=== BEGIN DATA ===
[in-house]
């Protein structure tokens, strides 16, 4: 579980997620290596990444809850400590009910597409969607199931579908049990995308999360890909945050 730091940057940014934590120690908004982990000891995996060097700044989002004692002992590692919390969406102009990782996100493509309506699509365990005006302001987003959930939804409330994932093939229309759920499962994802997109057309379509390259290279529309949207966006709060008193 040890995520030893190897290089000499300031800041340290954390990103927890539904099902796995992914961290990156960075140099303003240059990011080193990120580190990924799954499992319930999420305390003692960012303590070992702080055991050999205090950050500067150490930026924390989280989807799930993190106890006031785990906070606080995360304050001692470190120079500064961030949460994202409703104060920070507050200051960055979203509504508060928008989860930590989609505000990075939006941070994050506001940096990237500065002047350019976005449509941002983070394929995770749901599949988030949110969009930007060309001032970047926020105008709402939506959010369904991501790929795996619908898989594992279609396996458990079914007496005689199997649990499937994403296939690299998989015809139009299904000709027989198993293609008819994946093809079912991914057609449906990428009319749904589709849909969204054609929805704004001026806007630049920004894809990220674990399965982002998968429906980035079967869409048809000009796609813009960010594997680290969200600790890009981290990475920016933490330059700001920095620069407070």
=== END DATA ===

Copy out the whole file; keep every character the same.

[in-house]
């Protein structure tokens, strides 16, 4: 579980997620290596990444809850400590009910597409969607199931579908049990995308999360890909945050 730091940057940014934590120690908004982990000891995996060097700044989002004692002992590692919390969406102009990782996100493509309506699509365990005006302001987003959930939804409330994932093939229309759920499962994802997109057309379509390259290279529309949207966006709060008193 040890995520030893190897290089000499300031800041340290954390990103927890539904099902796995992914961290990156960075140099303003240059990011080193990120580190990924799954499992319930999420305390003692960012303590070992702080055991050999205090950050500067150490930026924390989280989807799930993190106890006031785990906070606080995360304050001692470190120079500064961030949460994202409703104060920070507050200051960055979203509504508060928008989860930590989609505000990075939006941070994050506001940096990237500065002047350019976005449509941002983070394929995770749901599949988030949110969009930007060309001032970047926020105008709402939506959010369904991501790929795996619908898989594992279609396996458990079914007496005689199997649990499937994403296939690299998989015809139009299904000709027989198993293609008819994946093809079912991914057609449906990428009319749904589709849909969204054609929805704004001026806007630049920004894809990220674990399965982002998968429906980035079967869409048809000009796609813009960010594997680290969200600790890009981290990475920016933490330059700001920095620069407070």